Summary (Magill's Survey of American Literature, Revised Edition)
With Blood Meridian: Or, The Evening Redness in the West, a novel of epic proportions and startling originality, McCarthy shifts his eye from Tennessee to the American Southwest and northern Mexico. The novel, set in the 1840’s, when the border between the United States and Mexico was under dispute, is an orgy of violence, vain striving, and desperate marauding. It gives form to the frontier theory, the idea of manifest destiny, which inspired Americans to seek dominion over the land and to expel, murder, or subjugate those peoples who stood in the way of their dominion over the mission. As the subtitle of the novel suggests, the book has elements of the Western, though McCarthy rigorously subverts the convention and its values. There are indeed cowboys, Indians, and Mexicans, but the shoot-outs, massacres, and raids (all depicted in graphic detail) take place in a vacuum of values where there is no such thing as a “good guy” or a “bad guy.” Alan Cheuse is on track in calling Blood Meridian “a Western that evokes the styles of both [film director] Sam Peckinpah and [artist] Hieronymus Bosch.”
The narrative loosely follows a young protagonist whom the reader knows only as “the kid” (born a hundred years before his creator, in 1833) as he leaves his Tennessee home at the age of fourteen, winds his way west to Texas, and is enlisted in a vigilante army of Americans who, under the command of Captain Glanton, march through...
(The entire section is 843 words.)
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Summary (Masterplots II: American Fiction Series, Revised Edition)
Based on historical events and actual personages, Blood Meridian: Or, The Evening Redness in the West recounts the exploits of a brutal band of professional scalp hunters who, employed by local governments in the American Southwest and in Mexico, murder Indians for bounty. The novel emphasizes the violent manner in which “civilization” is imposed on a savage land and thus challenges accepted notions concerning Manifest Destiny and the settling of the West.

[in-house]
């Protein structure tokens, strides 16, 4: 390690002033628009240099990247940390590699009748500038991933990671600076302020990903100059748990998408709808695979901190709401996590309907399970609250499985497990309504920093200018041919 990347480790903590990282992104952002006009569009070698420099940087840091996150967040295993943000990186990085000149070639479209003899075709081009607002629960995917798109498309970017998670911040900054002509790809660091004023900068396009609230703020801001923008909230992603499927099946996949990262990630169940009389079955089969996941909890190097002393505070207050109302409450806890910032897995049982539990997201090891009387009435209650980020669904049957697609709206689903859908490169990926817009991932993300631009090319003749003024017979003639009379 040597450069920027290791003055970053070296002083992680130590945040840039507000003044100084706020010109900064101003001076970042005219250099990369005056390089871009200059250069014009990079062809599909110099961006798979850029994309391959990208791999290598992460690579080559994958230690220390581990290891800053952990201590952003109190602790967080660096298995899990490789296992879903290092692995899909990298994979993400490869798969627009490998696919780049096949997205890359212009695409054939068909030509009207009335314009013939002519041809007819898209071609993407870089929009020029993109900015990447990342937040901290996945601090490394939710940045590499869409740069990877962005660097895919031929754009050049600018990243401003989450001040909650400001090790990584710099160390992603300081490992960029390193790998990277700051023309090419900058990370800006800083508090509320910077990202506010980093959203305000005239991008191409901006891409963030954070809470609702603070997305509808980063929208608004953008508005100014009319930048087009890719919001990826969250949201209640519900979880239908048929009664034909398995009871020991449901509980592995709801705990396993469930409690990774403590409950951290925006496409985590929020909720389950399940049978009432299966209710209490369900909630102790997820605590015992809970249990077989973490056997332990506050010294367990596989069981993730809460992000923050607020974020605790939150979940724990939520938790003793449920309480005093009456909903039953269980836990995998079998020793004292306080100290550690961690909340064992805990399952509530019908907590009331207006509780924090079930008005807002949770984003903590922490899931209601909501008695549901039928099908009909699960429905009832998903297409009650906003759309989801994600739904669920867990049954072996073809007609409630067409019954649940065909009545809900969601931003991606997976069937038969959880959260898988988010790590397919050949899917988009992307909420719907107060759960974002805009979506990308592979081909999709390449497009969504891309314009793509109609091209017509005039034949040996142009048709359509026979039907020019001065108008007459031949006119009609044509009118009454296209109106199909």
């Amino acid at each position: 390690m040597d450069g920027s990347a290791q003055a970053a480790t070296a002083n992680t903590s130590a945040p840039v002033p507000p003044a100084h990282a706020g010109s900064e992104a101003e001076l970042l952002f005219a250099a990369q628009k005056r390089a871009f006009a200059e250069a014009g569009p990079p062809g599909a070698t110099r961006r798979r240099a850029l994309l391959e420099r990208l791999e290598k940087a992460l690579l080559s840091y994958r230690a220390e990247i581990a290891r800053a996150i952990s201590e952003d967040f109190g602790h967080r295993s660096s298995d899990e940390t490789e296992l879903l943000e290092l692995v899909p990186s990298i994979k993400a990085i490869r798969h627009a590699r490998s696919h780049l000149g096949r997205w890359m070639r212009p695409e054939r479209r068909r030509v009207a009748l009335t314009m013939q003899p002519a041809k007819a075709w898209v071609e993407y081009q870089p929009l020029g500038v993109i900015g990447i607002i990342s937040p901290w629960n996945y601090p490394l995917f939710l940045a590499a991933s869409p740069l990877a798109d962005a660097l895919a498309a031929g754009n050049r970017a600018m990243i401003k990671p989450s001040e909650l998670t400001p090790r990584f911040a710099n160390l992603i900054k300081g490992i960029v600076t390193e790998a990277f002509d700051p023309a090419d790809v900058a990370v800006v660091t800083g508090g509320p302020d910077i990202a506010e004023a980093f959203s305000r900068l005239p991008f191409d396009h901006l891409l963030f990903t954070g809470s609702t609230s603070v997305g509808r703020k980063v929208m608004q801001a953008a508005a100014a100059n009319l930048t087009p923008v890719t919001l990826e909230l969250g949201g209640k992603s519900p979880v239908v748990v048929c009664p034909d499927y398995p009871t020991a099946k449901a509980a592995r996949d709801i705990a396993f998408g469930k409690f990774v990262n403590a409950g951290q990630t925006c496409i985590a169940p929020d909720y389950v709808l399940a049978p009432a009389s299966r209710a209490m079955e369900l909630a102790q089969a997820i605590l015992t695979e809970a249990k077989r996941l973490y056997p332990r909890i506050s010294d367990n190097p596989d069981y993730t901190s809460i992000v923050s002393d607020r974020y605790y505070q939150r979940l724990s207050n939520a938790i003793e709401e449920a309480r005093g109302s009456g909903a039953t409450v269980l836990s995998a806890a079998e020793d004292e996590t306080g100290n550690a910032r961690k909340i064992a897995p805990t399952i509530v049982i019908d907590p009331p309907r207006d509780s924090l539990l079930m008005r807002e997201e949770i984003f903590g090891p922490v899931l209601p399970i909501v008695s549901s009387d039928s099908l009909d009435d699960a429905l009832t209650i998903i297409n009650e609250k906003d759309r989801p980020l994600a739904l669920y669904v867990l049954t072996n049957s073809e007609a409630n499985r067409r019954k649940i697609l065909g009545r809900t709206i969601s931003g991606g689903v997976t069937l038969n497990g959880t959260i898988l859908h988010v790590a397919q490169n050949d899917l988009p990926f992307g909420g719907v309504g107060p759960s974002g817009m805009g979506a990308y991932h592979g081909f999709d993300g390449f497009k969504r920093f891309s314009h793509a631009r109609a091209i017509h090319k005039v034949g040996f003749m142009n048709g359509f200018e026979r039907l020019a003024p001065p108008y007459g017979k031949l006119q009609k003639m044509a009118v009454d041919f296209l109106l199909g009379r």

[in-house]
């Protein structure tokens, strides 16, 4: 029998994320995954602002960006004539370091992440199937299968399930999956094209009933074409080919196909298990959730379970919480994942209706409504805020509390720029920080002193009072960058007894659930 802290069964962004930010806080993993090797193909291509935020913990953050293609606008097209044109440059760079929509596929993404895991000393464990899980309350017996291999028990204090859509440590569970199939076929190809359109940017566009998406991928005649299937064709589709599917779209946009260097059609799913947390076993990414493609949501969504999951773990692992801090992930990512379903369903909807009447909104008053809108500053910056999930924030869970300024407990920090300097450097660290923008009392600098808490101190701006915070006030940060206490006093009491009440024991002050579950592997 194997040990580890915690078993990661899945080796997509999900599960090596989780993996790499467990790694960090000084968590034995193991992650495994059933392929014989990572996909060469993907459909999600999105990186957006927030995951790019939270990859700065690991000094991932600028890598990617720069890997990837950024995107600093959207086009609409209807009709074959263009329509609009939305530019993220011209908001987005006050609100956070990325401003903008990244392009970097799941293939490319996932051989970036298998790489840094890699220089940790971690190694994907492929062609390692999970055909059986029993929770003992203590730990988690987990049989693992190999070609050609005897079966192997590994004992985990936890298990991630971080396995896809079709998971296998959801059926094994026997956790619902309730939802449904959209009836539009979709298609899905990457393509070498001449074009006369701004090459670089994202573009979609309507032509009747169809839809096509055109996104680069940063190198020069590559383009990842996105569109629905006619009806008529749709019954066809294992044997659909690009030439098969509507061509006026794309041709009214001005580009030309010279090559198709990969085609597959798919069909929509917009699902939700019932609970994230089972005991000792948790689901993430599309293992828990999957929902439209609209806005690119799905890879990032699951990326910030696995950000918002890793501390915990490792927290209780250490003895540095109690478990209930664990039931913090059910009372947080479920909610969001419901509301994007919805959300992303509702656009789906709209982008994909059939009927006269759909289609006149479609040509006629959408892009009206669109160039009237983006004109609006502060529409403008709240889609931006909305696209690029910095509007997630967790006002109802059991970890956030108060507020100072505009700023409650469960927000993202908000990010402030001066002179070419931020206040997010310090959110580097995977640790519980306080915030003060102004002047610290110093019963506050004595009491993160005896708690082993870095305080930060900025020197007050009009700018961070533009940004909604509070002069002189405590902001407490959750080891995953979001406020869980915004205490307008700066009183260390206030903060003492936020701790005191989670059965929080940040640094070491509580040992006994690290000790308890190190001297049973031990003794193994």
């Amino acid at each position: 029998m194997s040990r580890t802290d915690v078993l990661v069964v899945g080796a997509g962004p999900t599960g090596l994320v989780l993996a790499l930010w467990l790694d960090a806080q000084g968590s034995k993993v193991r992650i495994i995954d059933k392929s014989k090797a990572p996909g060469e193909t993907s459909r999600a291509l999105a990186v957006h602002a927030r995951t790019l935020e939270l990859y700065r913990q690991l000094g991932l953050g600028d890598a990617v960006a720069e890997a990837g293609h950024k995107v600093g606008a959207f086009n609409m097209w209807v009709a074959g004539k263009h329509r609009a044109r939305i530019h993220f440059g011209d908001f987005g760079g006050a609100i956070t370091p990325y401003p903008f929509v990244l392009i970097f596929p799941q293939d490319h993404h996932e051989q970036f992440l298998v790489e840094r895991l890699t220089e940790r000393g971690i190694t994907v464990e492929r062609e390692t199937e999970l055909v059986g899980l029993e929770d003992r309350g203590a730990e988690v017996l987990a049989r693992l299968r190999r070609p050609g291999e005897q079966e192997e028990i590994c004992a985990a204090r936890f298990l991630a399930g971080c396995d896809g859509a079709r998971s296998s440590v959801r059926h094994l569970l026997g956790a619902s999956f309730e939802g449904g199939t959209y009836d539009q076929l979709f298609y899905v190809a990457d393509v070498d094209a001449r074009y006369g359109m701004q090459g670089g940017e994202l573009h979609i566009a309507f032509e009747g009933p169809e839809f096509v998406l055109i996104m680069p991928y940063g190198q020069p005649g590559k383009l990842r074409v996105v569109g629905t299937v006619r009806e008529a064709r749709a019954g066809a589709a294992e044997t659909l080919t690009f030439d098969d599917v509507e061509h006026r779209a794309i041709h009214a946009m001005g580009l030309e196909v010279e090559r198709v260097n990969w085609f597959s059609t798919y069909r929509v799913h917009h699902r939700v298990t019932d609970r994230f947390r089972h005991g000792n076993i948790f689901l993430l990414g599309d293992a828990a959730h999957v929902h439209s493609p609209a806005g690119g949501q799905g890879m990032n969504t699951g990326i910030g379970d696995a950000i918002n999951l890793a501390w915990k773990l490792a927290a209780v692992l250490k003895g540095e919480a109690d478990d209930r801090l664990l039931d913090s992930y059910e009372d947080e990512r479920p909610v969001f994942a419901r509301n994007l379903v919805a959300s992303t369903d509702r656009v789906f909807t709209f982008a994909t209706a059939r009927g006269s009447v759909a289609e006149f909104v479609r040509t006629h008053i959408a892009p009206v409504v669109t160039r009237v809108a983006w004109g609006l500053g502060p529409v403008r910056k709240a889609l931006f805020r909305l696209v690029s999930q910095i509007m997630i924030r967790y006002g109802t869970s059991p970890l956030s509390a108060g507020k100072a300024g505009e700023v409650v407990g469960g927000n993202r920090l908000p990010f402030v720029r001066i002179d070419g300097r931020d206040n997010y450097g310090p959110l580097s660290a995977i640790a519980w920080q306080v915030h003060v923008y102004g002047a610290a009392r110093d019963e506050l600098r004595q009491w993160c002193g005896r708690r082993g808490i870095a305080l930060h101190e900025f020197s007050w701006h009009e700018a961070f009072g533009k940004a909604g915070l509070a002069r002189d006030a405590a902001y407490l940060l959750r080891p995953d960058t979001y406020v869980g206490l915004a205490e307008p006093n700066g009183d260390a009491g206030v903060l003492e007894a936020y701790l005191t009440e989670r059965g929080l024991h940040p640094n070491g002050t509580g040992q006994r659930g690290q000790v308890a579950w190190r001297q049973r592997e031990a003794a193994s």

McCarthy’s protagonist is “the kid,” an unnamed boy who runs away from home in Tennessee and heads west, arriving in Nacogdoches, Texas, in 1849. Although only sixteen years old, the kid is an experienced fighter, a survivor in a vicious world. Moving on to Bexar, Texas, he is offered a position with a Captain White, who is leading an expedition into Sonora, Mexico. White argues that the Mexicans are a degenerate race, deserving of conquest, and that the land is godless and needful of salvation. White proves to be mad, but the kid accompanies the group. After days in the desert, they are attacked and slaughtered by a Comanche war party; the kid is among the few survivors of the exceedingly brutal massacre. Finally reaching a town, he is arrested by the local authorities and sent with other remnants of the group to Chihuahua City, where they are put to work cleaning filth from gutters in the street.
Into Chihuahua City rides a party of professional scalp hunters, led by...
(The entire section is 806 words.)